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Gaining An R.A.F Pilots Brevet In WW II

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Gaining An R.A.F Pilots Brevet In WW II

Old 5th Jun 2013, 11:24
  #3861 (permalink)  
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Please continue, Sir

Smudge speaks for all of us when he writes: I never miss a day without checking what's happening on "Gaining a Pilots brevet......"

It's a pleasure and a privilege to share your wonderful memories, Danny. Pray continue.
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Old 5th Jun 2013, 12:50
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Thumbs up Danny

Smudge speaks for all of us when he writes: I never miss a day without checking what's happening on "Gaining a Pilots brevet......"

It's a pleasure and a privilege to share your wonderful memories, Danny. Pray continue
Seconded from another ex-brat and ex V-Force Crew Chief who follows this thread avidly
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Old 5th Jun 2013, 13:47
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I always check this thread and would be lost if it was moved.

Leave it where it rightly belongs, which is where it is now!!
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Old 5th Jun 2013, 14:05
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Military Aircrew A forum for the professionals who fly the non-civilian hardware, and the backroom boys and girls without whom nothing would leave the ground.
My future 17 years of RAF service will all be in ATC.
Danny, I think that fits the thread admirably.
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Old 5th Jun 2013, 14:17
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IMHO this thread is brilliant, and should remain where it is so I know where to find it for my first read of the day. Thanks to all the contributors
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Old 5th Jun 2013, 15:11
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Thanks for sharing your memories Danny. It's 40 years today since I left the RAF after 12 years service and joined the civil service.
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Old 5th Jun 2013, 15:42
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"What Cliff and others have put together, let no man put asunder."
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Old 5th Jun 2013, 21:01
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5th Anniversary

Cliff and Reg, fredjhh and others - We DO remember you and raise a toast to you and all who never had the chance to come back and write their tales.

As has been said, this thread is a "Must Visit" whenever possible, preferably daily.

The standard of tales has been of the highest, and not only does it bring back the memories, but the essence of those days when none knew the outcome from one day (or night) to the next.

This is life as it was, as it was lived and all the many diversions simply enhance the thread and I value each and every contribution to making this the most absorbing record of Wartime (OK and Post War) life.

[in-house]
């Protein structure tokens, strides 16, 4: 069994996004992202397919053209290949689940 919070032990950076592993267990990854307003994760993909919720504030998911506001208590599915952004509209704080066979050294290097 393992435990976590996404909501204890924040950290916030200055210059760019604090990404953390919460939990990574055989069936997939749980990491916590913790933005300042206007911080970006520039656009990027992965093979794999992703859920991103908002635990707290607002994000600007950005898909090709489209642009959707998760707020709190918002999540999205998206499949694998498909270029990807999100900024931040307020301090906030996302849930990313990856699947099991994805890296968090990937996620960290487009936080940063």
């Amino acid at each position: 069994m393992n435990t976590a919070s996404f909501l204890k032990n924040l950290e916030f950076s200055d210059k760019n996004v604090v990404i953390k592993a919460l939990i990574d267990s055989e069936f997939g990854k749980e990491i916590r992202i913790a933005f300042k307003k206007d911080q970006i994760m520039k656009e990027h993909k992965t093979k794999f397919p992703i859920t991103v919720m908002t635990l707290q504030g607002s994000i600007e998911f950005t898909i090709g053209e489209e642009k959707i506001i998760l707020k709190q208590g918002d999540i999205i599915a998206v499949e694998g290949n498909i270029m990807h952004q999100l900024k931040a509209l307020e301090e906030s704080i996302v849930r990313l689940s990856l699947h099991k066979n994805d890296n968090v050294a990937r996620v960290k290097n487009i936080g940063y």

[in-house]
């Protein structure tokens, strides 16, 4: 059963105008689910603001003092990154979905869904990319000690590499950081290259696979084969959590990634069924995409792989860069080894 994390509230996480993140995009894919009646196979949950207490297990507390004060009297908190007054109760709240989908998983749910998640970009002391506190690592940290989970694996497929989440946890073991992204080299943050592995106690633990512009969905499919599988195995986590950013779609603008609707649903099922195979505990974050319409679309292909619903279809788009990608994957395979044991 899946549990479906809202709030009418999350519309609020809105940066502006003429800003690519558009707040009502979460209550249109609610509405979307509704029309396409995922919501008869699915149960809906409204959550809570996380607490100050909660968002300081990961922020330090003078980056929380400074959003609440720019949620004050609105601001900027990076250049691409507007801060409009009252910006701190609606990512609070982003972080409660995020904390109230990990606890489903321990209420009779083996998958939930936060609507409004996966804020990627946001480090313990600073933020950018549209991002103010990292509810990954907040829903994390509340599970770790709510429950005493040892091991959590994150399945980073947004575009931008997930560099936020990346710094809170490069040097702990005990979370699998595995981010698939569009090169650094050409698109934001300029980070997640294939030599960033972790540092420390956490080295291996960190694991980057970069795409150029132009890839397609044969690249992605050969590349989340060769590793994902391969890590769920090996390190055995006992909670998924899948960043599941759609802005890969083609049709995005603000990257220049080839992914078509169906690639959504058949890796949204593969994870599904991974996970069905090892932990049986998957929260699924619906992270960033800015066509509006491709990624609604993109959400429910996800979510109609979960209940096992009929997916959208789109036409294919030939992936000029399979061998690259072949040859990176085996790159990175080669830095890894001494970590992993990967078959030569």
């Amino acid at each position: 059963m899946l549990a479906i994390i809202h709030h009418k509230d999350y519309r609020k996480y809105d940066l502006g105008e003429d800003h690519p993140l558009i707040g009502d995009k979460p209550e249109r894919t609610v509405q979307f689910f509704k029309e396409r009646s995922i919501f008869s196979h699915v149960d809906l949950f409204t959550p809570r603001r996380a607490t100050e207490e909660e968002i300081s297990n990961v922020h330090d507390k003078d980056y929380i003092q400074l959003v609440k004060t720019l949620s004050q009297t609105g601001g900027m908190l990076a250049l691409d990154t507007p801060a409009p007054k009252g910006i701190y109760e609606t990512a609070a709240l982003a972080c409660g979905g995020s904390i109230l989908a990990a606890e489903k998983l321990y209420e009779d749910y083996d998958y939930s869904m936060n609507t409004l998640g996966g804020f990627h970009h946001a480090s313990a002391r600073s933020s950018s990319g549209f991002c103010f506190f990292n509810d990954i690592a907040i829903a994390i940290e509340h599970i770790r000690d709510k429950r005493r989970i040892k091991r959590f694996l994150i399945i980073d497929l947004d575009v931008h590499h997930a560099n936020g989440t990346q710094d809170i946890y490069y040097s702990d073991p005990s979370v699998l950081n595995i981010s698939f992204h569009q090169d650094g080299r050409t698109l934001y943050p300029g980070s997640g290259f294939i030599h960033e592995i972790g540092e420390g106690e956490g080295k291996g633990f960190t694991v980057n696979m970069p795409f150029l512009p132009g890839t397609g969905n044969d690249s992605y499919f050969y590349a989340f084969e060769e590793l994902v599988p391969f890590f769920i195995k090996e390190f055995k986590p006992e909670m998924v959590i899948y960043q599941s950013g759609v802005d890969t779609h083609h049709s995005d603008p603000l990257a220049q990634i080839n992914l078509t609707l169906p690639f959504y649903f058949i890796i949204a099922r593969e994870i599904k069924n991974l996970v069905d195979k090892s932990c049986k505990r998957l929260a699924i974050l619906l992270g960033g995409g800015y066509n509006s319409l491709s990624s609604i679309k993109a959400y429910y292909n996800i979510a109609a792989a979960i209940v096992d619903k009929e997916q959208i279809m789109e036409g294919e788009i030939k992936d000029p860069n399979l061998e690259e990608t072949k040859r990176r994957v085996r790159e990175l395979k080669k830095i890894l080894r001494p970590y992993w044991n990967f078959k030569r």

Thank you all for the kind words of encouragement, for dark days lay ahead for
I hope that is not a coded message, Danny - is all well with you?

Last edited by Icare9; 5th Jun 2013 at 21:03.
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Old 5th Jun 2013, 22:10
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No, then was then and now is now ! "Lay" was the word. No code.

No present cause to worry - but thank you for your concern just the same.

Old 6th Jun 2013, 09:54
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Like the others this thread is essential reading every day - I am reading this sat in my hospital bed as proof. Please do not desert us.

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Old 6th Jun 2013, 17:22
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Danny finds that we all have our troubles.

First, let me thank all of you who've replied to my "cri de coeur" for the unanimity with which you've endorsed my wish to stay where I am - here! The kind words said about me and my generation of war survivors truly leave me humble. For, as I've earler said (in another context): "We just did what we had to do, and we all got away with it". Now, (having shot my next few foxes - for we all know the end, don't we ?), I'll fill in some more details of my time at Thornaby.

At the end of June I was off on my annual 2-week Refresher. This time it was to CFS at South Cerney. They'd given the "Balliol" up as a bad idea and gone back to the Harvard (good one). (I saw a thread here recently about a Harvard which is being fettled up, and something about it being adopted by the BBMF as a lead-in for the new boys who'll be flying tail-draggers for the first time - note they didn't try to beg, borrow or steal a Spit IX(T) - far too nice for the job - and the RAF certainly couldn't afford to buy one in any case).

So I was quite at home with the Harvards at S.C., and hoped to borrow one to take up to Thornaby for the weekend. But I had no valid I/R, it was no-go, and I had to stay, champing on the bit, for the whole fortnight.